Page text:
Inhibition of miR-181a in thymocytes impairs positive and negative selection. Our results clearly demonstrate that increasing miR-181a expression induces hypersensitivity in T cells (FIGS. 1&2), while inhibition of this miRNA dampens their sensitivity to antigens (FIG. 7). Interestingly, miR-181a expression is dynamically regulated during T cell development, with immature DP cells having-10-fold more copies of miR-181a than their mature counterparts (FIG. 1A). Enhanced expression correlates with heightened sensitivity towards pMHC ligands in DP cells, which is thought to be critical in ensuring proper positive and negative selection, and shaping of the mature T cell repertoire. Consequently, we tested miR-181a function in DP cell selection using fetal thymic organ cultures (FTOC) with an antagomir based loss-of-function approach.
We crossed 5C.C7 TCR transgenic mice onto an invariant chain knockout (li-/-) background to arrest thymocytes at the DP stage. Although a moderate increase in the DN cell population was observed, antagomir-181a treatment did not affect the viability of DP thymocytes in this culture system (FIG. 8A). Presenting exogenous 5C.C7 TCR antigens, such as agonist (MCC), weak agonist (MCC 102S) or antagonist (MCC 99R), can induce efficient negative selection within 48 hours. Introducing antagomir-181a to these cultures results in a greater than 2-fold inhibition of negative selection (FIG. 8A). To examine the role of miR-181a in positive selection, day 15 fetal thymi from wild type 5C.C7 embryos were used in this FTOC assay. These mice have normal invariant chain production and are capable of presenting endogenous peptide antigens, thus allowing positive selection. Dampening miR-181a expression with the antagomir-181a reagent substantially impairs positive selection, reducing the number of mature CD4+SP thymocyte by ˜3-fold (FIG. 8B).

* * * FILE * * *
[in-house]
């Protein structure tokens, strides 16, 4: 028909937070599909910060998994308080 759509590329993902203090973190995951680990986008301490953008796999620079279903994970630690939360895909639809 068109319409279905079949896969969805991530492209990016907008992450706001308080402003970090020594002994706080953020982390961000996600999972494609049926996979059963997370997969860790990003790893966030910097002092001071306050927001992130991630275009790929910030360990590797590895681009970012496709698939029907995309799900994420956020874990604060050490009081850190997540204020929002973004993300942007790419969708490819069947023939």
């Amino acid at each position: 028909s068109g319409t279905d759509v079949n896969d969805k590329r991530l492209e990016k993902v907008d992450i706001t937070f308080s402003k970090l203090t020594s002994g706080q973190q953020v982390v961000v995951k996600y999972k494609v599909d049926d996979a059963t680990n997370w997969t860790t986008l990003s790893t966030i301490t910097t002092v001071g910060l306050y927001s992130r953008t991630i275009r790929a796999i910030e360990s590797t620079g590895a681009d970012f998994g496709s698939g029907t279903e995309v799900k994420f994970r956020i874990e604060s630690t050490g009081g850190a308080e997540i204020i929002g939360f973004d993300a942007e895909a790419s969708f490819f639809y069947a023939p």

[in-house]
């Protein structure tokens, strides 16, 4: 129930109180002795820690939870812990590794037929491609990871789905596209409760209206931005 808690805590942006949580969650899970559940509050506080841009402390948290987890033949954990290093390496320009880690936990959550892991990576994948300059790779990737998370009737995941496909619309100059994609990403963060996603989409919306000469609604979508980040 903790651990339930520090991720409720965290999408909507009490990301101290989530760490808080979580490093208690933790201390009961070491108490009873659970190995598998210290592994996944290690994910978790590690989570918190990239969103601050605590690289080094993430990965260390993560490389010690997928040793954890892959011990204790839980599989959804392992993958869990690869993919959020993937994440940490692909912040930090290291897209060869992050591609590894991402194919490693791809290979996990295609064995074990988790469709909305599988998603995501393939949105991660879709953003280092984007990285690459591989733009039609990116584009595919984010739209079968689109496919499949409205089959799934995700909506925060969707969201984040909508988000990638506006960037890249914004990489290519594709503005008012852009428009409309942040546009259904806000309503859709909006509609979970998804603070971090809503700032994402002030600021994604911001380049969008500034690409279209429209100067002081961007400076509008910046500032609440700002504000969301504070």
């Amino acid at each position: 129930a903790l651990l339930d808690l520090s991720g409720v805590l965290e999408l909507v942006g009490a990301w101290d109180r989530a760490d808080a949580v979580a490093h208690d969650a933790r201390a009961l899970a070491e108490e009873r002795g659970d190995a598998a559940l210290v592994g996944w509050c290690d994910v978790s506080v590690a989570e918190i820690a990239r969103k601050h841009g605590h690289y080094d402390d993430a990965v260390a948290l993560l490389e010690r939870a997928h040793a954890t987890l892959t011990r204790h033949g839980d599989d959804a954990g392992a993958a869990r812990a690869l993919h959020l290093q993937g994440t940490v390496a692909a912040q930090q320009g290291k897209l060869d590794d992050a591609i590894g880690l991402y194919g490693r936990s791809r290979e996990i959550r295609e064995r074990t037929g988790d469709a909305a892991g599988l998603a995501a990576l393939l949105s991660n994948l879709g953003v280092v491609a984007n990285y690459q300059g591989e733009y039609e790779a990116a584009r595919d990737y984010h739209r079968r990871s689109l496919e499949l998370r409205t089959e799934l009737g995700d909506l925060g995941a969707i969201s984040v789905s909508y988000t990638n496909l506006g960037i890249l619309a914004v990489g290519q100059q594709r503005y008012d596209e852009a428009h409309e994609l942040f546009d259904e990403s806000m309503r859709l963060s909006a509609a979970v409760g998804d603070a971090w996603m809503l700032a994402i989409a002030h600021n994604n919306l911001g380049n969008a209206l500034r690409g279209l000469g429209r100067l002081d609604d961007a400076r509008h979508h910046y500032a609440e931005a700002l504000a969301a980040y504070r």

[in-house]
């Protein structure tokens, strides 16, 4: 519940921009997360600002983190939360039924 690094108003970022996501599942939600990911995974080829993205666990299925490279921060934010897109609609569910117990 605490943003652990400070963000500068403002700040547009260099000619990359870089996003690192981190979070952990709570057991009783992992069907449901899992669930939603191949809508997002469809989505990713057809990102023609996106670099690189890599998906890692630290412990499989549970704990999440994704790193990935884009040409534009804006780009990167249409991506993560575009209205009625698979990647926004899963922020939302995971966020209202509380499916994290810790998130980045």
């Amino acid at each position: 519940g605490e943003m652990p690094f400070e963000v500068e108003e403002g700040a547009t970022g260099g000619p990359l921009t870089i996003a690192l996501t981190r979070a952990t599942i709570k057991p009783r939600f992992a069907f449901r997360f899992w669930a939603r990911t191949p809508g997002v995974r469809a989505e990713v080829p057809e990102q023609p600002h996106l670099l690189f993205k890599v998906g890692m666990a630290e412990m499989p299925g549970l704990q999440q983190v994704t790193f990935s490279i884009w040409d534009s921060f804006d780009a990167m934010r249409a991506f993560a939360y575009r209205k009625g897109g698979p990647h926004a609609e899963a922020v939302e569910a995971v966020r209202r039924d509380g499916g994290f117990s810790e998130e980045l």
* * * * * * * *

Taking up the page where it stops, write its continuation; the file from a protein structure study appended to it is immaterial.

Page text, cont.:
Does this inhibition of selection correlate with a deficiency in TCR signaling? We verified this by observing the response of adult 5C.C7 DP thymocytes to in vitro antigen stimulation. In the presence of antagomir-181a pretreatment, the responsiveness of these cells is dramatically diminished in a dose-dependent manner (FIG. 8C). Is this antagomir-181a induced hyposensitivity related to the same molecular mechanism described for mature T cells? All MiR-181a targeted phosphatases are expressed in DP thymocytes and antagomir-181a treatment elevates their mRNA level significantly. Coordinately, we observed a severe reduction of ERK activation in these antagomir-181a treated DP thymocytes both in basal level of ERK phosphorylation (FIG. 8D, time zero) and antigen-induced ERK phosphorylation (FIG. 8D, time 5' to 60'). Collectively, these results demonstrate that antagomir-mediated reduction of miR-181a expression in immature DP thymocytes attenuates their sensitivity to antigen and inhibits positive and negative selection. Thus miR-181a is an intrinsic modulator of TCR sensitivity during T cell development and differentiation.